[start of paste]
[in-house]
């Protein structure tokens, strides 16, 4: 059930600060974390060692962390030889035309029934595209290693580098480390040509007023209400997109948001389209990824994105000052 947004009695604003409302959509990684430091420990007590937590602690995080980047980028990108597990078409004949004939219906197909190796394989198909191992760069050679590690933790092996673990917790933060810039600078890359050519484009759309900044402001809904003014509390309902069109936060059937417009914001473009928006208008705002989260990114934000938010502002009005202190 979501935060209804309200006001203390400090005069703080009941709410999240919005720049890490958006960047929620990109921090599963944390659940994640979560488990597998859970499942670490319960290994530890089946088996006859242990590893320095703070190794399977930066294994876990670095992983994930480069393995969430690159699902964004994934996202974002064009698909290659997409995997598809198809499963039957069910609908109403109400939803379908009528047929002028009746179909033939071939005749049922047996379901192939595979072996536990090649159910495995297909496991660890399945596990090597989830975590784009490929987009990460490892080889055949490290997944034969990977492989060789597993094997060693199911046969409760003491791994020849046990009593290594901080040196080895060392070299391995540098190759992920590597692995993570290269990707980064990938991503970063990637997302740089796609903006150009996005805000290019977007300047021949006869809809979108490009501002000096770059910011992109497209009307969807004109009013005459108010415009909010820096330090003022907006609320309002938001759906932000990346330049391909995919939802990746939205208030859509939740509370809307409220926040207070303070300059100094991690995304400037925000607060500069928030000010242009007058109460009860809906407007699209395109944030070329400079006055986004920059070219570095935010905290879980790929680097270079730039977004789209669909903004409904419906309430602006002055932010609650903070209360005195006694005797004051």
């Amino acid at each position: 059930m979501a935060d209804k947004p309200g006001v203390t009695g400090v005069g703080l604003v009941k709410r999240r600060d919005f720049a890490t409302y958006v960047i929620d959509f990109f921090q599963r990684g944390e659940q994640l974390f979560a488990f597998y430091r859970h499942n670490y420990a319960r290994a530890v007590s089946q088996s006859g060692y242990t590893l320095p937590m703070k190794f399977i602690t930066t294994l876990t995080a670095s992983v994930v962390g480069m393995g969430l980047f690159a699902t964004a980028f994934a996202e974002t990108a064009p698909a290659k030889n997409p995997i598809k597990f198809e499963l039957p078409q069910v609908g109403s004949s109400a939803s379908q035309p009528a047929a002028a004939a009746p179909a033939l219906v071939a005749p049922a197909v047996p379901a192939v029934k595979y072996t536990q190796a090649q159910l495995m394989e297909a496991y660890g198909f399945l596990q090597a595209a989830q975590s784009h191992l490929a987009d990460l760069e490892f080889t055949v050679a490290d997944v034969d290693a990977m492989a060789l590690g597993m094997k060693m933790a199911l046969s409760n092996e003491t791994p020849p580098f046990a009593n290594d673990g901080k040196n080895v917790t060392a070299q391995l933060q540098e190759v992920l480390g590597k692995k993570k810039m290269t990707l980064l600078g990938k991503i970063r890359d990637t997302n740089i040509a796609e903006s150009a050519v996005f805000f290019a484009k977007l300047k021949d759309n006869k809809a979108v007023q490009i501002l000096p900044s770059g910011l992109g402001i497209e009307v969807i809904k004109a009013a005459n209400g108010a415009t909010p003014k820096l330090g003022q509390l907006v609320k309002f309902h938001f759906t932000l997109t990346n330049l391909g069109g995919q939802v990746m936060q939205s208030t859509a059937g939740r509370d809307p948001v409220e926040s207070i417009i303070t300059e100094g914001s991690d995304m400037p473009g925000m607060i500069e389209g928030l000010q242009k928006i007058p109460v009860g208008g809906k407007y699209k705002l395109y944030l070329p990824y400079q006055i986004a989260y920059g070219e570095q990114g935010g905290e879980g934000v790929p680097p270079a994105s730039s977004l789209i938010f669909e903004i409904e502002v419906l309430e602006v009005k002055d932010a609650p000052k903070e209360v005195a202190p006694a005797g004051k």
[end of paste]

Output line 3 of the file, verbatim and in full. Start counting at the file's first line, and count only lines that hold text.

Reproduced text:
């Amino acid at each position: 059930m979501a935060d209804k947004p309200g006001v203390t009695g400090v005069g703080l604003v009941k709410r999240r600060d919005f720049a890490t409302y958006v960047i929620d959509f990109f921090q599963r990684g944390e659940q994640l974390f979560a488990f597998y430091r859970h499942n670490y420990a319960r290994a530890v007590s089946q088996s006859g060692y242990t590893l320095p937590m703070k190794f399977i602690t930066t294994l876990t995080a670095s992983v994930v962390g480069m393995g969430l980047f690159a699902t964004a980028f994934a996202e974002t990108a064009p698909a290659k030889n997409p995997i598809k597990f198809e499963l039957p078409q069910v609908g109403s004949s109400a939803s379908q035309p009528a047929a002028a004939a009746p179909a033939l219906v071939a005749p049922a197909v047996p379901a192939v029934k595979y072996t536990q190796a090649q159910l495995m394989e297909a496991y660890g198909f399945l596990q090597a595209a989830q975590s784009h191992l490929a987009d990460l760069e490892f080889t055949v050679a490290d997944v034969d290693a990977m492989a060789l590690g597993m094997k060693m933790a199911l046969s409760n092996e003491t791994p020849p580098f046990a009593n290594d673990g901080k040196n080895v917790t060392a070299q391995l933060q540098e190759v992920l480390g590597k692995k993570k810039m290269t990707l980064l600078g990938k991503i970063r890359d990637t997302n740089i040509a796609e903006s150009a050519v996005f805000f290019a484009k977007l300047k021949d759309n006869k809809a979108v007023q490009i501002l000096p900044s770059g910011l992109g402001i497209e009307v969807i809904k004109a009013a005459n209400g108010a415009t909010p003014k820096l330090g003022q509390l907006v609320k309002f309902h938001f759906t932000l997109t990346n330049l391909g069109g995919q939802v990746m936060q939205s208030t859509a059937g939740r509370d809307p948001v409220e926040s207070i417009i303070t300059e100094g914001s991690d995304m400037p473009g925000m607060i500069e389209g928030l000010q242009k928006i007058p109460v009860g208008g809906k407007y699209k705002l395109y944030l070329p990824y400079q006055i986004a989260y920059g070219e570095q990114g935010g905290e879980g934000v790929p680097p270079a994105s730039s977004l789209i938010f669909e903004i409904e502002v419906l309430e602006v009005k002055d932010a609650p000052k903070e209360v005195a202190p006694a005797g004051k």